Live from BIO 2010: A human face for the drug industry

Yesterday I left Philadelphia for FierceBiotech's annual trip to BIO. The 2010 conference is being held in Chicago where, over the next four days, FierceBiotech and FiercePharma will bring you live coverage of this year's event.

I always look forward to covering sessions and speaking with industry experts about the lastest trends in the drug development world. But as it turned out, my first interview would be conducted not at the show, but in the shuttle to the airport.

Ashley Oehler, Laura Vickers and Diane Jones were all leaving Philadelphia after attending Living Beyond Breast Cancer, the fourth annual meeting exclusively for women with metastatic breast cancer. With acceptance and even humor, they spoke frankly about their experiences with cancer, from dealing with remission and recurrence, to facing mastectomies and hair loss. When the conversation turned to clinical trials and experimental treatments, I had one simple question for these women: If you could speak directly to the pharmaceutical and biotech companies that develop breast cancer therapies, what would you say?

A whole lot, as it turns out.

All three women were frustrated by the lack of available clinical trials for Stage IV patients. "We know they can't let us into trials for earlier-stage cancer because we might interfere with their results," explained Vickers. But perhaps, she suggested, companies could run parallel studies for patients with late-stage cancer. As Oehler observed, patients with metastatic disease don't have years to wait for the next new drug, and many women have already been on every currently approved therapy. "We're willing to try anything," explained Oehler. The women expressed a desire for better resources for finding clinical trials, so patients can more easily figure out who is eligible for which trials, especially since the criteria for inclusion in clinical trials is often complicated.

Oehler, Vickers and Jones also felt that the exchange of information between drug developers, physicians and patients can be frusturating. When pharma does come to patients, it's to talk about their drug, not to listen to what patients say, noted Oehler. And oftentimes when physicians come to talk about a drug, they're paid spokespersons for a drug company. Patients, it seems, want a better back-and-forth communication with drug companies so that they feel their voices are being heard. "They should pay us to come talk to them," quipped Oehler. Other concerns included, not surprisingly, the ever-rising cost of drugs; the patient's out-of-pocket costs for participating in clinical trials; and an increased use of alternative medicine used in conjunction with traditional therapies.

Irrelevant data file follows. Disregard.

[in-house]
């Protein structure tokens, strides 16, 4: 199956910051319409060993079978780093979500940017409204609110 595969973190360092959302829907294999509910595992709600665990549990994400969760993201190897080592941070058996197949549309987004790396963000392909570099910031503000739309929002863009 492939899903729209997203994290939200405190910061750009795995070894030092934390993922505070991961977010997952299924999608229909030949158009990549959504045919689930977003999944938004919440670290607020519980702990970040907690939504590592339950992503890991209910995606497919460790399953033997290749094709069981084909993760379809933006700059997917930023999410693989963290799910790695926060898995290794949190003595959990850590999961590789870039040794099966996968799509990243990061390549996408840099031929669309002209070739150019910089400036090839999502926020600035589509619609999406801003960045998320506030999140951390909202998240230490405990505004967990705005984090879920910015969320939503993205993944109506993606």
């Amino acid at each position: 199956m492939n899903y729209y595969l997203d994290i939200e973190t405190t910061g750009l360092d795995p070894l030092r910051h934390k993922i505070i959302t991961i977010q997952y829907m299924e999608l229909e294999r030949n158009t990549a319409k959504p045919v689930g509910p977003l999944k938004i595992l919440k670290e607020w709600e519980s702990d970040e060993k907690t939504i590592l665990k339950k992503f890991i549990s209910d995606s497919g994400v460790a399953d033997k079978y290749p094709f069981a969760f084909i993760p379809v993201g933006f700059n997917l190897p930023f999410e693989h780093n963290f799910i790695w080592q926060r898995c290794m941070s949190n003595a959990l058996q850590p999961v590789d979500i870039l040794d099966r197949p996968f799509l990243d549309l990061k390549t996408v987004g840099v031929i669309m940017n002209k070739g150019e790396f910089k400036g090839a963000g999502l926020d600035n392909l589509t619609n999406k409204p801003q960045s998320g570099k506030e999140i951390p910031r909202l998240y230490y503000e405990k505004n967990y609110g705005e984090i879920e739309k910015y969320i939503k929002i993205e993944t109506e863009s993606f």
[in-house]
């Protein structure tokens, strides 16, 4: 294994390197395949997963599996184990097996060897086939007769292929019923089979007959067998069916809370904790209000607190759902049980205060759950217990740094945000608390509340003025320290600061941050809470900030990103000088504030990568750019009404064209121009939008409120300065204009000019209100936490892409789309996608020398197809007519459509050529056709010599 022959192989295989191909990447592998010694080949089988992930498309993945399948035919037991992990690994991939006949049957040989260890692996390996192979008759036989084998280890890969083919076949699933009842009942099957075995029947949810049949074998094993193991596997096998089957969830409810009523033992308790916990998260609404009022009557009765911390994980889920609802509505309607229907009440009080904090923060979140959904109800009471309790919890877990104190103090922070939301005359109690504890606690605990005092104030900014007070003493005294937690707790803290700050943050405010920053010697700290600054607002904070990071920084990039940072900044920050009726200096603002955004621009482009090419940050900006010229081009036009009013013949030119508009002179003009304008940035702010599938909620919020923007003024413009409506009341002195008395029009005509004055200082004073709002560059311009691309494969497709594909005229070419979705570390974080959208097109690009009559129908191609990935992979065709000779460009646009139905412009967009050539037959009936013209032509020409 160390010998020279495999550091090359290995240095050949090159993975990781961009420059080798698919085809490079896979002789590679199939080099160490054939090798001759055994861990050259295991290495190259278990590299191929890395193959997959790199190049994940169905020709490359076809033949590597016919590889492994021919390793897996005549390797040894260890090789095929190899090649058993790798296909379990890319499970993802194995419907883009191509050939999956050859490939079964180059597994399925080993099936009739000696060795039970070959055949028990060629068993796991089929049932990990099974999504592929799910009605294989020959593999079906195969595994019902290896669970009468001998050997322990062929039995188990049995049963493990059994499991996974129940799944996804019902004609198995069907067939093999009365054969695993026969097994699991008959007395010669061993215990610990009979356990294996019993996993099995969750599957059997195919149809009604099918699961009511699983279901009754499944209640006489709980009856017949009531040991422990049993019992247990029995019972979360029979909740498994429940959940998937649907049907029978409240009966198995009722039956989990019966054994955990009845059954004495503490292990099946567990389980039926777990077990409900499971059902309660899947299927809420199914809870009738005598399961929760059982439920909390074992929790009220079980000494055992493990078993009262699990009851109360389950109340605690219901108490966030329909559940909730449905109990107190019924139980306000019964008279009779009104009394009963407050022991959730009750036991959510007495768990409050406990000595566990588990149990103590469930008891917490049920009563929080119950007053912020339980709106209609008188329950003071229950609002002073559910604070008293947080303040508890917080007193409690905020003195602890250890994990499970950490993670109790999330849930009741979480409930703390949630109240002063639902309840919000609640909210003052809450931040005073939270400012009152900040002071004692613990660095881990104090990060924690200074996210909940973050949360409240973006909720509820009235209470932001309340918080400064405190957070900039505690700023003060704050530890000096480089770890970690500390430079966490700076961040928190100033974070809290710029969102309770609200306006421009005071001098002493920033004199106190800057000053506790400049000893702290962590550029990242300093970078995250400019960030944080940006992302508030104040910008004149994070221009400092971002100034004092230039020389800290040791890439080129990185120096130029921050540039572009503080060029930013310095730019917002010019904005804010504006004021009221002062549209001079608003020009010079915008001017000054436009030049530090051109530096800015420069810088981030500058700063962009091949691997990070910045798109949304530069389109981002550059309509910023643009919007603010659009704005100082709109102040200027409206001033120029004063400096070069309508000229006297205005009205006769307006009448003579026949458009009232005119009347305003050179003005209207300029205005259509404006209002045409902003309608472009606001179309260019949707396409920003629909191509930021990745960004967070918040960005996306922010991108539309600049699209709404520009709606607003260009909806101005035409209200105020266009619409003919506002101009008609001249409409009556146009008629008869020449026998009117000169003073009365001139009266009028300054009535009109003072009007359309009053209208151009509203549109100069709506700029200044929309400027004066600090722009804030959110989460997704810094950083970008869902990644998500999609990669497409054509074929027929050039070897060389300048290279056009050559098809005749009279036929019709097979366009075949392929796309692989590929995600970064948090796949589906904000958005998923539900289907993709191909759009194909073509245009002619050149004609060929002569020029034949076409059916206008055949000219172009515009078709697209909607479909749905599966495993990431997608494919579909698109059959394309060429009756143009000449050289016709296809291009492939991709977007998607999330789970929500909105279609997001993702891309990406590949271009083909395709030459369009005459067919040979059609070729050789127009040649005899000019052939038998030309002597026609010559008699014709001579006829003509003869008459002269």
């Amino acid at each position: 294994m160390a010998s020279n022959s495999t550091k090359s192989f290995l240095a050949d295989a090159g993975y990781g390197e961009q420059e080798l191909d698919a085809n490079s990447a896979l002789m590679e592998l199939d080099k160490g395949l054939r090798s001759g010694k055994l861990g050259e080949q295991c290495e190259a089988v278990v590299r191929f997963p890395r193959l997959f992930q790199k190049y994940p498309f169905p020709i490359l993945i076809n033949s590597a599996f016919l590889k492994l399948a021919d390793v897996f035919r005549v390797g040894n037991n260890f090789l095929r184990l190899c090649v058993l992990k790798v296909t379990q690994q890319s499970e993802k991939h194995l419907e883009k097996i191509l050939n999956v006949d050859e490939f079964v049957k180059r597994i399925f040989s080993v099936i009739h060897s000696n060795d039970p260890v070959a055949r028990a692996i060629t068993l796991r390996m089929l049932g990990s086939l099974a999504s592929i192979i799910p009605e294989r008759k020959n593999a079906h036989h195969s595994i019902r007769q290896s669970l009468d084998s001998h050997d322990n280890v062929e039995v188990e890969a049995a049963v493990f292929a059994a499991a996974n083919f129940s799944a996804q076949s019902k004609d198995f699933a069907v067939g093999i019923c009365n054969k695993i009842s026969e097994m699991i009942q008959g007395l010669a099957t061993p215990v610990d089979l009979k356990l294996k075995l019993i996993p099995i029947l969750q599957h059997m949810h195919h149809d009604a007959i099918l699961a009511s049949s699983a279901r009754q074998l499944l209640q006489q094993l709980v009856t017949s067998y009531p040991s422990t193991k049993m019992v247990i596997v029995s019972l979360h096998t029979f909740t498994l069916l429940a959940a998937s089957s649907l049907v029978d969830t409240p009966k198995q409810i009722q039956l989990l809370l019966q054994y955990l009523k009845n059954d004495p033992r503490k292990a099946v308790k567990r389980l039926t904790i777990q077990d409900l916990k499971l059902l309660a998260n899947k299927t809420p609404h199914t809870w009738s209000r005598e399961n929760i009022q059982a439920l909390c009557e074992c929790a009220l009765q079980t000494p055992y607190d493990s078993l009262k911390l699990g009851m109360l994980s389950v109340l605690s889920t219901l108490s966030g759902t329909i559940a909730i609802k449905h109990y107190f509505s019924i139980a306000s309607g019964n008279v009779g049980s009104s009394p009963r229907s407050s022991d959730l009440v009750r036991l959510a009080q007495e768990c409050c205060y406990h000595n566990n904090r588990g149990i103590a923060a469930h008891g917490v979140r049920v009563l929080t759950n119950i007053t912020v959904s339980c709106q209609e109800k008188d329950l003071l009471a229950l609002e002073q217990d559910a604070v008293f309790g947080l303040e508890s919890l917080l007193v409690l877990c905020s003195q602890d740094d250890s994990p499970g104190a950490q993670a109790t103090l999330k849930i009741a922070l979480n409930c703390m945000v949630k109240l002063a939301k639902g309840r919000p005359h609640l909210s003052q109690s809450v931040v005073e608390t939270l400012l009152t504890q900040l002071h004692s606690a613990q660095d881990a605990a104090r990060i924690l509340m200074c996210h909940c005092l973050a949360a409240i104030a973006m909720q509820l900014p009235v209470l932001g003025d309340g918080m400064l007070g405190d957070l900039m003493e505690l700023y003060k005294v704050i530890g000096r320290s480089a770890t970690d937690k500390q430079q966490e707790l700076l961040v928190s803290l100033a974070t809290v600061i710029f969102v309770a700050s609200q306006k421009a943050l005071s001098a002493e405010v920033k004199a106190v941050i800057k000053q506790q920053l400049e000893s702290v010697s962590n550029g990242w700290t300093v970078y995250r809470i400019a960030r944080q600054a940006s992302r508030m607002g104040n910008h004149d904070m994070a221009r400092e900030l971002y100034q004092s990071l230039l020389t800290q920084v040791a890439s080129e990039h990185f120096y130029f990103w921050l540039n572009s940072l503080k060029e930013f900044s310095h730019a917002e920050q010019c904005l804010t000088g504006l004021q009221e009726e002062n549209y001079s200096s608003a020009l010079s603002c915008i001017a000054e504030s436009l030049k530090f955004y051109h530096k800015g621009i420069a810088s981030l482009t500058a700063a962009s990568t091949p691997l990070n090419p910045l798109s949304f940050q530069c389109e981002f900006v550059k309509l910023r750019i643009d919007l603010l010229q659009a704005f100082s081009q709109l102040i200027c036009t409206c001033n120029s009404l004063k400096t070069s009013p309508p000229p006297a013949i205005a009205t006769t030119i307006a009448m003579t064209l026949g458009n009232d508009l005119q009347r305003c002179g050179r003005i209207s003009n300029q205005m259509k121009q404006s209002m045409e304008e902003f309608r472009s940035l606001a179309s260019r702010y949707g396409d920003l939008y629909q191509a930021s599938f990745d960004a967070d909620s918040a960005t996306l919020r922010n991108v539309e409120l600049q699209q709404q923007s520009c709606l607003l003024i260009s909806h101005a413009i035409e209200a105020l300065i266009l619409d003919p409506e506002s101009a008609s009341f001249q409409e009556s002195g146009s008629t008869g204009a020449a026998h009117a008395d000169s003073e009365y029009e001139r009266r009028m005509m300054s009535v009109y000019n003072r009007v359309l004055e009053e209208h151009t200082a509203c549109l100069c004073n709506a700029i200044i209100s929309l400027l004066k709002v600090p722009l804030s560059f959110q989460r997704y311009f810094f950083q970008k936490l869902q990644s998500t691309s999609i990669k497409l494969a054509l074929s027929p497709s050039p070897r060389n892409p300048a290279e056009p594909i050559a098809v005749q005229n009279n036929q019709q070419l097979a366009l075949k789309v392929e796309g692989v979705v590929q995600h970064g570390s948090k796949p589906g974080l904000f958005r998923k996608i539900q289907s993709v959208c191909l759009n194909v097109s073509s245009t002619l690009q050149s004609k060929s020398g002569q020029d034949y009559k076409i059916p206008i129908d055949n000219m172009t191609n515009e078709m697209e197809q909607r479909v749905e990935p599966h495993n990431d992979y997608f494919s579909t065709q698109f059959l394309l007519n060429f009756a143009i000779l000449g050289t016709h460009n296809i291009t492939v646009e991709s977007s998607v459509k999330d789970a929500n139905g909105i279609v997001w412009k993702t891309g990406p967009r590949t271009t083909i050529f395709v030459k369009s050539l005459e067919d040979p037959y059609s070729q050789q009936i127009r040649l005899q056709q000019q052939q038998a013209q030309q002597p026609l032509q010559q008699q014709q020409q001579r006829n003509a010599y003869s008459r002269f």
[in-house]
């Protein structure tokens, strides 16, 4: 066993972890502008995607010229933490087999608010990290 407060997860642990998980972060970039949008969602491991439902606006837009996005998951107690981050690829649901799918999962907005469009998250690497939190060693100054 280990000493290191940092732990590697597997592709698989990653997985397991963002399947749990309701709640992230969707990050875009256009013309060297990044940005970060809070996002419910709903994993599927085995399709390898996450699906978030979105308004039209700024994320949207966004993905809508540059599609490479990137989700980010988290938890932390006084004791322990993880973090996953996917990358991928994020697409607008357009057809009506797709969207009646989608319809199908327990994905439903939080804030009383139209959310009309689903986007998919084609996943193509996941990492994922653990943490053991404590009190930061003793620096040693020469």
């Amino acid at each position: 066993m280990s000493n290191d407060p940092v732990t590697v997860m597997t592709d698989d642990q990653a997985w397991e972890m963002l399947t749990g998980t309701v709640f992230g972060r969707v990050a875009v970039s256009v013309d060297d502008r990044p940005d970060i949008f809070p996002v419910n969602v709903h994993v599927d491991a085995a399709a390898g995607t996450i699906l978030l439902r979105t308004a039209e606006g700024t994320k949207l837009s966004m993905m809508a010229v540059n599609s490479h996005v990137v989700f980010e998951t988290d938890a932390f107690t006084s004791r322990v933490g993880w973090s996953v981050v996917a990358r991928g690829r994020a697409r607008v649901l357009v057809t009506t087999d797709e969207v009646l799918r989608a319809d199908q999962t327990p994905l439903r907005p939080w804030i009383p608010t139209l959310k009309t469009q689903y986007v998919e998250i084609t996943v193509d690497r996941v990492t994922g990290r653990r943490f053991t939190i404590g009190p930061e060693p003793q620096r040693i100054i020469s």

For me, speaking with these cancer survivors highlighted the ongoing dilemma of drug development. Improvement in communication and resources could solve some of their complaints. However, gaining access to potentially life-saving drugs presents a different predicament given the current economic environment and the constant pressure to keep costs down. Providing unapproved drugs to patients outside of a clinical trial can be extremely expensive, entails a certain amount of risk, and requires the FDA's support. Added to that is the financial burden of meeting the FDA's ever-increasing demands for stringent clinical data. Companies have so much riding on each clinical trial that they must do everything possible to maintain the integrity of their results--and that often means excluding patiens who have tried everything else.

Collaboration between patients, the drug industry, governmental agencies, researchers and even the private sector is needed to re-examine the clinical trials process so that the scientific integrity of clinical trials can be maintained while meeting the immediate needs of late-stage cancer patients. In this time of great technological advances and scientific achievements, patients, the industry and regulators are still searching for ways in which the current model of drug development can be improved to get new therapies to patients faster and at less cost. If you have a vision of how to tackle the challenges presented by this life-threatening disease, please share your insights with us.

FierceBiotech and FiercePharma will be reporting live from Chicago this week. Check out this page to keep up-to-date with all our BIO2010 coverage, or follow @FierceBiotech and @FiercePharma on Twitter for breaking news from the show. We look forward to seeing you in Chicago! - Maureen Martino (twitter | email)

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